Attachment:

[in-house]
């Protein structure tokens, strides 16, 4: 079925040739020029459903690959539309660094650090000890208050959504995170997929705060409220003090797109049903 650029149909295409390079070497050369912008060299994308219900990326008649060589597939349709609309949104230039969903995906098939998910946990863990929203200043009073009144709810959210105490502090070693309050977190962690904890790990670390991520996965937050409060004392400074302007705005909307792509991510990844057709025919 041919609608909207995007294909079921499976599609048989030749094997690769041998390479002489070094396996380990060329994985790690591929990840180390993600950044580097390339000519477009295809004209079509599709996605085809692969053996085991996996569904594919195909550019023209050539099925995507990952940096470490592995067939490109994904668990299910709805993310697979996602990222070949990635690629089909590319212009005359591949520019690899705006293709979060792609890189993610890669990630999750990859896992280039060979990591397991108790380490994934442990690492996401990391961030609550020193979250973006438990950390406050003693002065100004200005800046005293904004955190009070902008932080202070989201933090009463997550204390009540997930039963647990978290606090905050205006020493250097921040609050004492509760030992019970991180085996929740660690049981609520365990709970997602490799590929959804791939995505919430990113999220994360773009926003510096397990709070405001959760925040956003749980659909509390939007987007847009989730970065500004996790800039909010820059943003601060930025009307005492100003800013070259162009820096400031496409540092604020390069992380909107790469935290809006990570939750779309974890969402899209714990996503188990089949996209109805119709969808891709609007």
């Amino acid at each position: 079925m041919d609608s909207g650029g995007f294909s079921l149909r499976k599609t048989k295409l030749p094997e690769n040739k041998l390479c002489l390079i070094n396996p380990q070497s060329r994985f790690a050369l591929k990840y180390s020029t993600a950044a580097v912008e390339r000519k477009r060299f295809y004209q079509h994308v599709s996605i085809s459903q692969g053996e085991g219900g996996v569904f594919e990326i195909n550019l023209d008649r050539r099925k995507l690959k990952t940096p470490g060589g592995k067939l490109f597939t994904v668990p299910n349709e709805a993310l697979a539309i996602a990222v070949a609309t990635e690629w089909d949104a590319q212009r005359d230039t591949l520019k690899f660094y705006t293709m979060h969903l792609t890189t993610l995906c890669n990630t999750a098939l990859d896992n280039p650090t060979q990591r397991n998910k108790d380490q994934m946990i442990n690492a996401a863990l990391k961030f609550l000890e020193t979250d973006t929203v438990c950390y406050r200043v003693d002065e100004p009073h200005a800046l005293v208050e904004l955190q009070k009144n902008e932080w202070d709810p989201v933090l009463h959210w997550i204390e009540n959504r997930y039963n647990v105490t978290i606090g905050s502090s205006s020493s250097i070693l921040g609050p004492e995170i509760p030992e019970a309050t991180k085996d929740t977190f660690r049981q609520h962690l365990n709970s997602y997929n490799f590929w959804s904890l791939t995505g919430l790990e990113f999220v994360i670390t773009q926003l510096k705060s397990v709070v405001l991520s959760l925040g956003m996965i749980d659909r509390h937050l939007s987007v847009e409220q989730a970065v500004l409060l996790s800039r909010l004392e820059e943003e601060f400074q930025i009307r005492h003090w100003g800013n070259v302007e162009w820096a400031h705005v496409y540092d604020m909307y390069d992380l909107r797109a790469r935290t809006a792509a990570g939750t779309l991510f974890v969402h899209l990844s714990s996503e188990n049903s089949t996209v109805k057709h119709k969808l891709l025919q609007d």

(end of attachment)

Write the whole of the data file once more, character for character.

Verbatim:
[in-house]
């Protein structure tokens, strides 16, 4: 079925040739020029459903690959539309660094650090000890208050959504995170997929705060409220003090797109049903 650029149909295409390079070497050369912008060299994308219900990326008649060589597939349709609309949104230039969903995906098939998910946990863990929203200043009073009144709810959210105490502090070693309050977190962690904890790990670390991520996965937050409060004392400074302007705005909307792509991510990844057709025919 041919609608909207995007294909079921499976599609048989030749094997690769041998390479002489070094396996380990060329994985790690591929990840180390993600950044580097390339000519477009295809004209079509599709996605085809692969053996085991996996569904594919195909550019023209050539099925995507990952940096470490592995067939490109994904668990299910709805993310697979996602990222070949990635690629089909590319212009005359591949520019690899705006293709979060792609890189993610890669990630999750990859896992280039060979990591397991108790380490994934442990690492996401990391961030609550020193979250973006438990950390406050003693002065100004200005800046005293904004955190009070902008932080202070989201933090009463997550204390009540997930039963647990978290606090905050205006020493250097921040609050004492509760030992019970991180085996929740660690049981609520365990709970997602490799590929959804791939995505919430990113999220994360773009926003510096397990709070405001959760925040956003749980659909509390939007987007847009989730970065500004996790800039909010820059943003601060930025009307005492100003800013070259162009820096400031496409540092604020390069992380909107790469935290809006990570939750779309974890969402899209714990996503188990089949996209109805119709969808891709609007």
């Amino acid at each position: 079925m041919d609608s909207g650029g995007f294909s079921l149909r499976k599609t048989k295409l030749p094997e690769n040739k041998l390479c002489l390079i070094n396996p380990q070497s060329r994985f790690a050369l591929k990840y180390s020029t993600a950044a580097v912008e390339r000519k477009r060299f295809y004209q079509h994308v599709s996605i085809s459903q692969g053996e085991g219900g996996v569904f594919e990326i195909n550019l023209d008649r050539r099925k995507l690959k990952t940096p470490g060589g592995k067939l490109f597939t994904v668990p299910n349709e709805a993310l697979a539309i996602a990222v070949a609309t990635e690629w089909d949104a590319q212009r005359d230039t591949l520019k690899f660094y705006t293709m979060h969903l792609t890189t993610l995906c890669n990630t999750a098939l990859d896992n280039p650090t060979q990591r397991n998910k108790d380490q994934m946990i442990n690492a996401a863990l990391k961030f609550l000890e020193t979250d973006t929203v438990c950390y406050r200043v003693d002065e100004p009073h200005a800046l005293v208050e904004l955190q009070k009144n902008e932080w202070d709810p989201v933090l009463h959210w997550i204390e009540n959504r997930y039963n647990v105490t978290i606090g905050s502090s205006s020493s250097i070693l921040g609050p004492e995170i509760p030992e019970a309050t991180k085996d929740t977190f660690r049981q609520h962690l365990n709970s997602y997929n490799f590929w959804s904890l791939t995505g919430l790990e990113f999220v994360i670390t773009q926003l510096k705060s397990v709070v405001l991520s959760l925040g956003m996965i749980d659909r509390h937050l939007s987007v847009e409220q989730a970065v500004l409060l996790s800039r909010l004392e820059e943003e601060f400074q930025i009307r005492h003090w100003g800013n070259v302007e162009w820096a400031h705005v496409y540092d604020m909307y390069d992380l909107r797109a790469r935290t809006a792509a990570g939750t779309l991510f974890v969402h899209l990844s714990s996503e188990n049903s089949t996209v109805k057709h119709k969808l891709l025919q609007d």